Firstly, the PCB’s size is reduced, leading to a smaller and lighter encoder that offers improved dynamics, and is able to serve new applications. Assembly becomes simpler, and the electronics are afforded greater protection from environmental factors such as chemical attack and vibration. Some customers also value the protection it affords for their circuit IP, as monolithically integrated circuits are far more difficult to reverse engineer than a collection of standard parts wired together in plain sight.

Secondly, an ASIC brings opportunity to reduce part cost. Systems built from off-the-shelf components are frequently over-engineered, as standard parts are designed and sold with maximum versatility in mind. Swindon will assess its customers’ systems and hunt out every opportunity to squeeze cost from the design: is that CPU really necessary, if we could synthesise hard-coded logic for a fraction of the price? Is that dual-channel ADC used to capacity? For high volume products, the cost of the ASIC’s development is offset by a decimated bill of materials and simplified assembly.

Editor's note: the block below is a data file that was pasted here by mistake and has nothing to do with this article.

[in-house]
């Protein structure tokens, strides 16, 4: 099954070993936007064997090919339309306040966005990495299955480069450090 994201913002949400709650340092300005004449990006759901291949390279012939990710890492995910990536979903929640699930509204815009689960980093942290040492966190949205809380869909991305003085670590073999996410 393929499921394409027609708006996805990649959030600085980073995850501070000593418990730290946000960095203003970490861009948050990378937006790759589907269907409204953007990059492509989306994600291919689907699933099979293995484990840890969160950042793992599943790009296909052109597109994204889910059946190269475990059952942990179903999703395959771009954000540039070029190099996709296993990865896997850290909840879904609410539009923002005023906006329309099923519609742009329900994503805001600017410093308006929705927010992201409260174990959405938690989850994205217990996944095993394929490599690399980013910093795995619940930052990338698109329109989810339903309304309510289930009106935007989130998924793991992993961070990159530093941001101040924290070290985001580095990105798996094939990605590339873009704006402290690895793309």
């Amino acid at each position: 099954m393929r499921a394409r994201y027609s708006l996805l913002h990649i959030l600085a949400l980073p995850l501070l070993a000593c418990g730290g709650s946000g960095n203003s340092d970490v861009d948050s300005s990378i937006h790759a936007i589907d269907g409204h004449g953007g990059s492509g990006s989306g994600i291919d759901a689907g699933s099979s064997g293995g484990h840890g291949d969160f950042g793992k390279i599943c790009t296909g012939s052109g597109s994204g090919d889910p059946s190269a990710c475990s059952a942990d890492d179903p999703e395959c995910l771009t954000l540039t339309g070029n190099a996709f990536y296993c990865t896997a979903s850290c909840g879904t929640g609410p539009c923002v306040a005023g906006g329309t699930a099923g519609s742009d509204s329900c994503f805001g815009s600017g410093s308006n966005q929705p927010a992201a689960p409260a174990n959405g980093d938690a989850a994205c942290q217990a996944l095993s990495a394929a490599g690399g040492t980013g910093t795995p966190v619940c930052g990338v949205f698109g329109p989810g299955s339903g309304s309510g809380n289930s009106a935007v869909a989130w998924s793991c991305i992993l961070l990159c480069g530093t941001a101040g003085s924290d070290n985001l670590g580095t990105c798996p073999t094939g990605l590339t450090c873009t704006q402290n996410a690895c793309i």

Thirdly, an ASIC design allows investment in performance where it matters. In position sensors this might be a non-linearity specification, equating to accuracy at different scale points. It could equally be an aggressive target on low-frequency noise, which cannot be easily averaged away. This is where working with an experienced ASIC partner yields benefits: the entire signal path can be optimised and simulated down to the finest detail, and proven IP and expertise can be deployed. For example, ‘chopping’ may mitigate troublesome flicker noise, or temperature measurement may be used to compensate for voltage reference drift. The best ASIC partners serve as consultants from the outset, understanding the system, recognising where the custom IC design unlocks improvements, and guiding the customer as they write a black-box specification.